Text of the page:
Recent advances in systemic acquired resistance research - A review

Michelle D. Hunt, Urs H. Neuenschwander, Terrence P. Delaney, Kris B. Weymann, Leslie B. Friedrich, Kay A. Lawton, Henry York Steiner, John A. Ryals

Research output: Contribution to journalArticlepeer-review

76 Scopus citations


Little is known about the signal transduction events that lead to the establishment of the broad-spectrum, inducible plant immunity called systemic acquired resistance (SAR). Salicylic acid (SA) accumulation has been shown to be essential for the expression of SAR and plays a key role in SAR signaling. Hydrogen peroxide has been proposed to serve as a second messenger of SA. However, our results do not support such a role in the establishment of SAR. Further elucidation of SAR signal transduction has been facilitated by the identification and characterization of mutants. The lesions simulating disease (lsd) resistance response mutant class exhibits spontaneous lesions similar to those that occur during the hypersensitive response. Interestingly, some lsd mutants lose their lesioned phenotype when SA accumulation is prevented by expression of the nahG gene (encoding salicylate hydroxylase), thereby providing evidence for a feedback loop in SAR signal transduction. Characterization of a mutant non-responsive to SAR activator treatments has provided additional evidence for common signaling components between SAR and gene-for-gene resistance.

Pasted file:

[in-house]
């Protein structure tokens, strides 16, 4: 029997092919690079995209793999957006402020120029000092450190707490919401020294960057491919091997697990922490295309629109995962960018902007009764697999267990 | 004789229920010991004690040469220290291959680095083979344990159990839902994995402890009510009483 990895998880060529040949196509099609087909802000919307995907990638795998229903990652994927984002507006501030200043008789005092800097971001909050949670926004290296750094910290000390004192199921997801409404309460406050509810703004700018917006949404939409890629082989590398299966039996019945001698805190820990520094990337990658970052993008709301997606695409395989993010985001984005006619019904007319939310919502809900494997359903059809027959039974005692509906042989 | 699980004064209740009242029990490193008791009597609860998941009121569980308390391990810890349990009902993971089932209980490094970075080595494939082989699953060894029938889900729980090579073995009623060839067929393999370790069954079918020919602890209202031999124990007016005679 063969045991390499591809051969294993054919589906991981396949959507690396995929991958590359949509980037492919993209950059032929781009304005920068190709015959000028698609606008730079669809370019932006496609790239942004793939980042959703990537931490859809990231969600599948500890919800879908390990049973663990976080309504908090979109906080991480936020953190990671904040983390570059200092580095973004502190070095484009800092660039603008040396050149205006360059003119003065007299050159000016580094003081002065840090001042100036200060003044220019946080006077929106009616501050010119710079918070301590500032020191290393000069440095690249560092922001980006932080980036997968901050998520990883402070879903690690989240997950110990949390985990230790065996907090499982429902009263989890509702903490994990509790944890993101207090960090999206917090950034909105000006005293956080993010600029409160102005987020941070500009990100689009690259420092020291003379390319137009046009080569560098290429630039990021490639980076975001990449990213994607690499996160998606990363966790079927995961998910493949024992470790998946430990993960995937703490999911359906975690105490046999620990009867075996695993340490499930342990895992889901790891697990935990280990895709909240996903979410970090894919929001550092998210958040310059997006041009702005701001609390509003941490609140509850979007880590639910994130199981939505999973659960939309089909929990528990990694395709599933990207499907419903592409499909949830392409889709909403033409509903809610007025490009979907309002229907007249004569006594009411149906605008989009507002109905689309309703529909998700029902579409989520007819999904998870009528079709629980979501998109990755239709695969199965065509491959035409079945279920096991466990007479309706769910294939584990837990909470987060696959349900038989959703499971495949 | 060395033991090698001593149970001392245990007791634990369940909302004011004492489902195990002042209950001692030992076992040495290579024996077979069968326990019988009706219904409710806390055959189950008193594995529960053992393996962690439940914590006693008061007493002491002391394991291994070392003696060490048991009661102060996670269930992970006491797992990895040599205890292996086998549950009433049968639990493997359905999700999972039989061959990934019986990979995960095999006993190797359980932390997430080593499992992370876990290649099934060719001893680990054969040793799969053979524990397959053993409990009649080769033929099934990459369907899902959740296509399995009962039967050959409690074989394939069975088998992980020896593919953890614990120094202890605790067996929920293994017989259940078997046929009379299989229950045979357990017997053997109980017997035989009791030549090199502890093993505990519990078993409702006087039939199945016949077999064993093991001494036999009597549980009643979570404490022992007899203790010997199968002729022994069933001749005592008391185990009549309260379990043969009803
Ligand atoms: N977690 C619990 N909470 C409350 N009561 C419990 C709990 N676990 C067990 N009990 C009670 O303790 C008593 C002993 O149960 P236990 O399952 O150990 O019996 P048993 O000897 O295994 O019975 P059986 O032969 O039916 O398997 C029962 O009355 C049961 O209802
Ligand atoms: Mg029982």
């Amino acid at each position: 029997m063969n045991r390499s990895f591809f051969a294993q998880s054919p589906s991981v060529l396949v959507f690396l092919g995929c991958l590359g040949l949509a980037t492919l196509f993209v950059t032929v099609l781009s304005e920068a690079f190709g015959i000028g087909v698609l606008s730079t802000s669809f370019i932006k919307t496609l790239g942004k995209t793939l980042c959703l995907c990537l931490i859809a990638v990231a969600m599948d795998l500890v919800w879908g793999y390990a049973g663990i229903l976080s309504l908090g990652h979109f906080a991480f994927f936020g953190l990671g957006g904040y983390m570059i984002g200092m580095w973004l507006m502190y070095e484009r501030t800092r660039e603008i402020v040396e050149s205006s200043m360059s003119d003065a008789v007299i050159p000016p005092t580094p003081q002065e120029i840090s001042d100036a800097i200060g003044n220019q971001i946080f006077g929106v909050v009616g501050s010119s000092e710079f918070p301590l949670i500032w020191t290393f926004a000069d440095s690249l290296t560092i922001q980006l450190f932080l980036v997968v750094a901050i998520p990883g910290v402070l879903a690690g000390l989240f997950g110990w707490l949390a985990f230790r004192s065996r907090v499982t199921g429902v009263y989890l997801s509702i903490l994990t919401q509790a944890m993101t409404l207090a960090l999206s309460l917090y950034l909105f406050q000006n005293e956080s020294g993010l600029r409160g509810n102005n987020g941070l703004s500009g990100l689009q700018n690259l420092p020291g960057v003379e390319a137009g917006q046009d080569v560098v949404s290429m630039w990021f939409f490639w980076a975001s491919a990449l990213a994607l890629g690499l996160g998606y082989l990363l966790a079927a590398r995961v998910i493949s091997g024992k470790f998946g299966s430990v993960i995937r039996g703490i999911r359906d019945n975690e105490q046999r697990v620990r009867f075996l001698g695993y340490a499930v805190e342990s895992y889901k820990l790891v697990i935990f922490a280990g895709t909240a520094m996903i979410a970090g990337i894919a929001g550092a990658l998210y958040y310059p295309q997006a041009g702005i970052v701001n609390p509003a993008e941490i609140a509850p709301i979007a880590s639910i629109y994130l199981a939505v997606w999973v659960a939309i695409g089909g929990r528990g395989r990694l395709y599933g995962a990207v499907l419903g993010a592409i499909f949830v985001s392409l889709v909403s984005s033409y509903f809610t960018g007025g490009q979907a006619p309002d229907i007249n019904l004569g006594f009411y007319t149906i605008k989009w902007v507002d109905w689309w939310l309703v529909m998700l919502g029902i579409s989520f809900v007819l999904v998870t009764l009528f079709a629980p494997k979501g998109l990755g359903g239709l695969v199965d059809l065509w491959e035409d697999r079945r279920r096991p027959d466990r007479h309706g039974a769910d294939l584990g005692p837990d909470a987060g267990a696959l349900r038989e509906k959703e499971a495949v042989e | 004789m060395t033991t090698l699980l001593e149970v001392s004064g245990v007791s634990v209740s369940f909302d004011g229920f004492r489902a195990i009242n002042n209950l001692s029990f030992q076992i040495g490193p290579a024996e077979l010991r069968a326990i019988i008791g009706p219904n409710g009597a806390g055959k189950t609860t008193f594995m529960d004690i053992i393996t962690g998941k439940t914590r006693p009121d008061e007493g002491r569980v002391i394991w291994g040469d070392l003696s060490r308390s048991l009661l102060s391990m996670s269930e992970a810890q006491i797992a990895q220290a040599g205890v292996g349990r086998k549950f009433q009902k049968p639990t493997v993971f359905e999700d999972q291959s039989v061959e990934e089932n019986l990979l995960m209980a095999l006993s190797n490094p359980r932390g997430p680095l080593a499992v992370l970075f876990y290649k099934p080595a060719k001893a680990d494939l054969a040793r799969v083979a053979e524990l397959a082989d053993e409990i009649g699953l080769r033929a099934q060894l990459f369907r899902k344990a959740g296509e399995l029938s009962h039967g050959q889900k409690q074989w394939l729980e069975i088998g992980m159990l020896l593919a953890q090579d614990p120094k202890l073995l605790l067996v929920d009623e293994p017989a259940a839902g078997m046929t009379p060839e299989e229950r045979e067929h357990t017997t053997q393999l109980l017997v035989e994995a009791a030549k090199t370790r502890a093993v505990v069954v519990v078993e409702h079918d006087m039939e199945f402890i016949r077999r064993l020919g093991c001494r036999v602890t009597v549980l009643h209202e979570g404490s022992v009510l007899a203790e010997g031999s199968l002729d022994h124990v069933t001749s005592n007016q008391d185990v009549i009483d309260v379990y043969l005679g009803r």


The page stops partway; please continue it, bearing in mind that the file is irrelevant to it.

Original languageEnglish (US)
Pages (from-to)89-95
Number of pages7
Issue number1
StatePublished - Nov 7 1996
Externally publishedYes


  • Cell death
  • Disease resistance
  • Hydrogen peroxide
  • Lesions simulating disease
  • Mutant
  • Pathogenesis-related protein
  • Salicylic acid
  • Signal transduction

ASJC Scopus subject areas

  • Genetics


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